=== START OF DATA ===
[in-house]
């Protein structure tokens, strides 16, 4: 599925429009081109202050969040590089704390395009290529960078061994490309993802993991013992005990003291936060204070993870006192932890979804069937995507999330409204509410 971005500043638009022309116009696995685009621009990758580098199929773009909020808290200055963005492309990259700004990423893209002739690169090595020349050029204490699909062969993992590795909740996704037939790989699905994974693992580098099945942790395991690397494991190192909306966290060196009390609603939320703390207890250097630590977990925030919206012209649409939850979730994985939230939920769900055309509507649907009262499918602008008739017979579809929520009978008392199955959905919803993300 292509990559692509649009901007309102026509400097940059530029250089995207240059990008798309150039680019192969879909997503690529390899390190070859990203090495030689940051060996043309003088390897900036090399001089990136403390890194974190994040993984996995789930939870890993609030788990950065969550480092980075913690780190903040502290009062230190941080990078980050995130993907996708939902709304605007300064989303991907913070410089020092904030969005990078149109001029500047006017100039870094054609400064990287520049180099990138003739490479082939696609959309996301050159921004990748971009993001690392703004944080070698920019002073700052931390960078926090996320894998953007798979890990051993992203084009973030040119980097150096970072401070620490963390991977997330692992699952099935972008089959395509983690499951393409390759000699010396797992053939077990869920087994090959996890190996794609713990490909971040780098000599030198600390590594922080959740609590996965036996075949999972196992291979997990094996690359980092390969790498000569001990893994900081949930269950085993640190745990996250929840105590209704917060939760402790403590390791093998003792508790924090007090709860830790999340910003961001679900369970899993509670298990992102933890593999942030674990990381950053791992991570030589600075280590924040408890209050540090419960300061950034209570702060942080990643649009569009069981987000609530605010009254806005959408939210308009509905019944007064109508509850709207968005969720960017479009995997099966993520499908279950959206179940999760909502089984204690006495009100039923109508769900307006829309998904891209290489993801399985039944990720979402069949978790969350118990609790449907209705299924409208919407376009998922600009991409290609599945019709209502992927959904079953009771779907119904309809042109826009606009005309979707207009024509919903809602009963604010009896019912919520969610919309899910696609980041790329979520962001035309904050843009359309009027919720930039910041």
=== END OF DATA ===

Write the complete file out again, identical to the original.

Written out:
[in-house]
């Protein structure tokens, strides 16, 4: 599925429009081109202050969040590089704390395009290529960078061994490309993802993991013992005990003291936060204070993870006192932890979804069937995507999330409204509410 971005500043638009022309116009696995685009621009990758580098199929773009909020808290200055963005492309990259700004990423893209002739690169090595020349050029204490699909062969993992590795909740996704037939790989699905994974693992580098099945942790395991690397494991190192909306966290060196009390609603939320703390207890250097630590977990925030919206012209649409939850979730994985939230939920769900055309509507649907009262499918602008008739017979579809929520009978008392199955959905919803993300 292509990559692509649009901007309102026509400097940059530029250089995207240059990008798309150039680019192969879909997503690529390899390190070859990203090495030689940051060996043309003088390897900036090399001089990136403390890194974190994040993984996995789930939870890993609030788990950065969550480092980075913690780190903040502290009062230190941080990078980050995130993907996708939902709304605007300064989303991907913070410089020092904030969005990078149109001029500047006017100039870094054609400064990287520049180099990138003739490479082939696609959309996301050159921004990748971009993001690392703004944080070698920019002073700052931390960078926090996320894998953007798979890990051993992203084009973030040119980097150096970072401070620490963390991977997330692992699952099935972008089959395509983690499951393409390759000699010396797992053939077990869920087994090959996890190996794609713990490909971040780098000599030198600390590594922080959740609590996965036996075949999972196992291979997990094996690359980092390969790498000569001990893994900081949930269950085993640190745990996250929840105590209704917060939760402790403590390791093998003792508790924090007090709860830790999340910003961001679900369970899993509670298990992102933890593999942030674990990381950053791992991570030589600075280590924040408890209050540090419960300061950034209570702060942080990643649009569009069981987000609530605010009254806005959408939210308009509905019944007064109508509850709207968005969720960017479009995997099966993520499908279950959206179940999760909502089984204690006495009100039923109508769900307006829309998904891209290489993801399985039944990720979402069949978790969350118990609790449907209705299924409208919407376009998922600009991409290609599945019709209502992927959904079953009771779907119904309809042109826009606009005309979707207009024509919903809602009963604010009896019912919520969610919309899910696609980041790329979520962001035309904050843009359309009027919720930039910041």